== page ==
Wednesday, 14 August 2013


This is a short post about nudging that makes a brilliant point. You will recall that 'nudging' is the idea of using theories about how people behave (in particular in response choices they are offered) in order to encourage people to choose the right thing, but not forcing them to do so. The motive is paternalism, but the means are more compatible with liberty than traditional paternalism. Perhaps the best-known examples are putting organ donation and contribution to one's own pensions saving on an opt-out rather than opt-in basis.

Bryan Caplan makes the simple but (at least to me) new point that nudging is invariably viewed as a way of adding more paternalism, rather than softening the paternalism we already have. We talk about changing road-use policies to make it easier to choose to cycle and harder to choose to drive, for example, but we do not talk about allowing opt-outs from compulsory seatbelt laws.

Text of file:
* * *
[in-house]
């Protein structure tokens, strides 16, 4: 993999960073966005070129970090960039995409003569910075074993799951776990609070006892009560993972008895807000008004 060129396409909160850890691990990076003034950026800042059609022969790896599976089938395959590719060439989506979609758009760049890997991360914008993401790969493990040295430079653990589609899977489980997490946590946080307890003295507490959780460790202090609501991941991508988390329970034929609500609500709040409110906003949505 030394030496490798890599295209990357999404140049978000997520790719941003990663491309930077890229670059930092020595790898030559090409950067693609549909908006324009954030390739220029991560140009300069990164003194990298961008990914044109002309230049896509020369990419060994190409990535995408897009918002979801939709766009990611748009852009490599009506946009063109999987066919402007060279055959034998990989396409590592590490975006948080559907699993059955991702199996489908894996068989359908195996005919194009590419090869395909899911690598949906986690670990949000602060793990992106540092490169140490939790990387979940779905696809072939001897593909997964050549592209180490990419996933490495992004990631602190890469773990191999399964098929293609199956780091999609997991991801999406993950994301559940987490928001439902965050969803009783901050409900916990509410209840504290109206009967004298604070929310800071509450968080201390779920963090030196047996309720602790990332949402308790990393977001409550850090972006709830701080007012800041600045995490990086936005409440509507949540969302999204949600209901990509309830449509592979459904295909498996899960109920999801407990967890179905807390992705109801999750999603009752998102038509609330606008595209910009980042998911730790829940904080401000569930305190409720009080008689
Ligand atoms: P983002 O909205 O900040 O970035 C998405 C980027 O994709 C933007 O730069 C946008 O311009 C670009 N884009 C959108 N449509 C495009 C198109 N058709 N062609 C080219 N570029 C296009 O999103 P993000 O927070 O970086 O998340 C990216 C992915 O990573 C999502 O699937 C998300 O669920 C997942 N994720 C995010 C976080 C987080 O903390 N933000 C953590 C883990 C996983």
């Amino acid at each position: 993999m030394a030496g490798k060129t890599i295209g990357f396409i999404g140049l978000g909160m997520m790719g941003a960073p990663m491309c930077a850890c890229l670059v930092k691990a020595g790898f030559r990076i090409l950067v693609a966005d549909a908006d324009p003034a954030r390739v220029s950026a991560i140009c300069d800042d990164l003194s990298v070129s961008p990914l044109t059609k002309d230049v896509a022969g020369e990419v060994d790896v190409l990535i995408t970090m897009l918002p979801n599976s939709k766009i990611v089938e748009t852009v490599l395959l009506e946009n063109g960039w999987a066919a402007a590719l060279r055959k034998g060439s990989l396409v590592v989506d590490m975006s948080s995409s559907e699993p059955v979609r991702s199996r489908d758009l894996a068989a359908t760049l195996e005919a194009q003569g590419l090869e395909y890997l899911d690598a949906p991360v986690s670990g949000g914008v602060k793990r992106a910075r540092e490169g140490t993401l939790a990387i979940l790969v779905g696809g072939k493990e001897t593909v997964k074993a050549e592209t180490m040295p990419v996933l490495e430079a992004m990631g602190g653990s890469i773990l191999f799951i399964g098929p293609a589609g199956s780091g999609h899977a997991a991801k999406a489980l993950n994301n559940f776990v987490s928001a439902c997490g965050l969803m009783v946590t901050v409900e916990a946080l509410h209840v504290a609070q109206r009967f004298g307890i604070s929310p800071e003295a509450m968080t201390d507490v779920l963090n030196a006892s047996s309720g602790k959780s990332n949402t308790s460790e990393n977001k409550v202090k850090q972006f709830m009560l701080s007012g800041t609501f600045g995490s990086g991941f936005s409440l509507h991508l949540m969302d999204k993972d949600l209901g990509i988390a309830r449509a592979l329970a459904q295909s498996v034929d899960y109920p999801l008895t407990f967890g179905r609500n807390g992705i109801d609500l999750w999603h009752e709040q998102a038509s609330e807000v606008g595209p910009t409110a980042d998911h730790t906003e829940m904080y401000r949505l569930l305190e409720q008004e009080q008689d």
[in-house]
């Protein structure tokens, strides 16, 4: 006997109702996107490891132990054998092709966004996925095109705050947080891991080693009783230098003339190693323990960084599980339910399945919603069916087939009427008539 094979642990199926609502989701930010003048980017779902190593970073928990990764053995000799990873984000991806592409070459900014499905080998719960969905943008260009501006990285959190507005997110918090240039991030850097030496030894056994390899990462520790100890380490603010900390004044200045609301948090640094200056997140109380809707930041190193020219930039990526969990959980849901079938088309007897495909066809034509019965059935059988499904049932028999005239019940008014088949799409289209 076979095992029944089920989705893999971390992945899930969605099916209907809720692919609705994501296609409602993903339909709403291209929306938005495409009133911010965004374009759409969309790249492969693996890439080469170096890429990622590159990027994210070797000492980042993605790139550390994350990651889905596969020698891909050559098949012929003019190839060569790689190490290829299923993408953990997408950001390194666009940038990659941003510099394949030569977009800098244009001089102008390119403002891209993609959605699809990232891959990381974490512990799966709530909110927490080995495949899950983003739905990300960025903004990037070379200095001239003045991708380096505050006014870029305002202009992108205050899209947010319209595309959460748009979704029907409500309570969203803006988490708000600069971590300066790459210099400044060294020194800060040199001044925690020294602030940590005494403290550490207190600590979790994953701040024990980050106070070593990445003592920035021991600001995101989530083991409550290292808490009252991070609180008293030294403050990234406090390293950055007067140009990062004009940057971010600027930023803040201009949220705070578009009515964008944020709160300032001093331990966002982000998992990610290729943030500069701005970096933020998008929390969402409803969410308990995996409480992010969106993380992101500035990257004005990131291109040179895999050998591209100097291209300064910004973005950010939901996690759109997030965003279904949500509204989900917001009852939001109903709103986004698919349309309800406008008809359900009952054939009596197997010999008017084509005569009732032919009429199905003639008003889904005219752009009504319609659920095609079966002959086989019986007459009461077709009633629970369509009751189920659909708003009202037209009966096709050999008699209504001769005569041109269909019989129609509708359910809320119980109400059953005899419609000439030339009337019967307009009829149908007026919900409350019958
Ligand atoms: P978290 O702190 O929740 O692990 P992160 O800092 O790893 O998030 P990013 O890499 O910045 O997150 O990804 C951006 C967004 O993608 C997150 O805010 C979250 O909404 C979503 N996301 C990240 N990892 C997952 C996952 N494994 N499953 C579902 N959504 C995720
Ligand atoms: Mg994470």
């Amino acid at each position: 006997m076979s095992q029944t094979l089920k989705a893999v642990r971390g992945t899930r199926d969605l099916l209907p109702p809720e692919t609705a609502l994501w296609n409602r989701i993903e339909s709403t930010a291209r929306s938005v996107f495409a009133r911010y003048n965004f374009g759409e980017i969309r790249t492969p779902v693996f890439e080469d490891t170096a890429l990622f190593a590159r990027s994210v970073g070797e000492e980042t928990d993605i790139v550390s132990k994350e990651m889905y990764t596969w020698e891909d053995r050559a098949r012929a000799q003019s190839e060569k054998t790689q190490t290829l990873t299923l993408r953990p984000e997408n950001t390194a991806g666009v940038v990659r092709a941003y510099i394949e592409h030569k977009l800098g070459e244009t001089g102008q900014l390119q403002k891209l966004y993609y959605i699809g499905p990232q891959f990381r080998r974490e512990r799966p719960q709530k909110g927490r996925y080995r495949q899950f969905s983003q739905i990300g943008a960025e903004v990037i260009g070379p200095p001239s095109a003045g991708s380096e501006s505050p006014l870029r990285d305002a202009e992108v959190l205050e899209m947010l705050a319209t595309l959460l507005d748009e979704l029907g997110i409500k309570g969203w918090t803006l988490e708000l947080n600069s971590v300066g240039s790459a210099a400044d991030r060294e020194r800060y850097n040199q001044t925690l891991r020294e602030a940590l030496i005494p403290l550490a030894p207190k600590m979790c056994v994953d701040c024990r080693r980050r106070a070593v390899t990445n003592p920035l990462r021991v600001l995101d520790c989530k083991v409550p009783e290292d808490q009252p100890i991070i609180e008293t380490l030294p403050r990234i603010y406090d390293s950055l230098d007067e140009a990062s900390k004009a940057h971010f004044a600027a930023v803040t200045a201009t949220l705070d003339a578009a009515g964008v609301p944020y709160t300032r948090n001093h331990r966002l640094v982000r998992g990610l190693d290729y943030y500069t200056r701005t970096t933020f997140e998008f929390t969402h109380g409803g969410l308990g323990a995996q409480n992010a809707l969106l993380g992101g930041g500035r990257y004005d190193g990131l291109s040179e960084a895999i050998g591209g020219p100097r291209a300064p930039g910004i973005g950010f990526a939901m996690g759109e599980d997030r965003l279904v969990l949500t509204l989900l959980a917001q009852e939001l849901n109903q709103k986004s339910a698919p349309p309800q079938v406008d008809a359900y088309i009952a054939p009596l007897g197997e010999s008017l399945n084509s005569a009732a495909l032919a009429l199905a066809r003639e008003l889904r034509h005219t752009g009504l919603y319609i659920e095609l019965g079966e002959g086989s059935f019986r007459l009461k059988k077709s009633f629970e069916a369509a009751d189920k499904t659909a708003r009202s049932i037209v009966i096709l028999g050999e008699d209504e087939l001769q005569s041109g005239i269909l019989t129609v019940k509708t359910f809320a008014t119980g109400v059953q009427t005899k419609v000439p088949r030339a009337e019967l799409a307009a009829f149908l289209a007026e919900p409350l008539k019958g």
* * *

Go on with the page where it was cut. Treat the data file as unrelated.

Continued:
One moral is that political ideas come with ideological baggage. Even something that look likes a neutral tool, available for use by either side of the political divide (Labour - nudge people to recycle more! Conservatives - nudge people to stay married!), comes into existence with people and their motives behind it.

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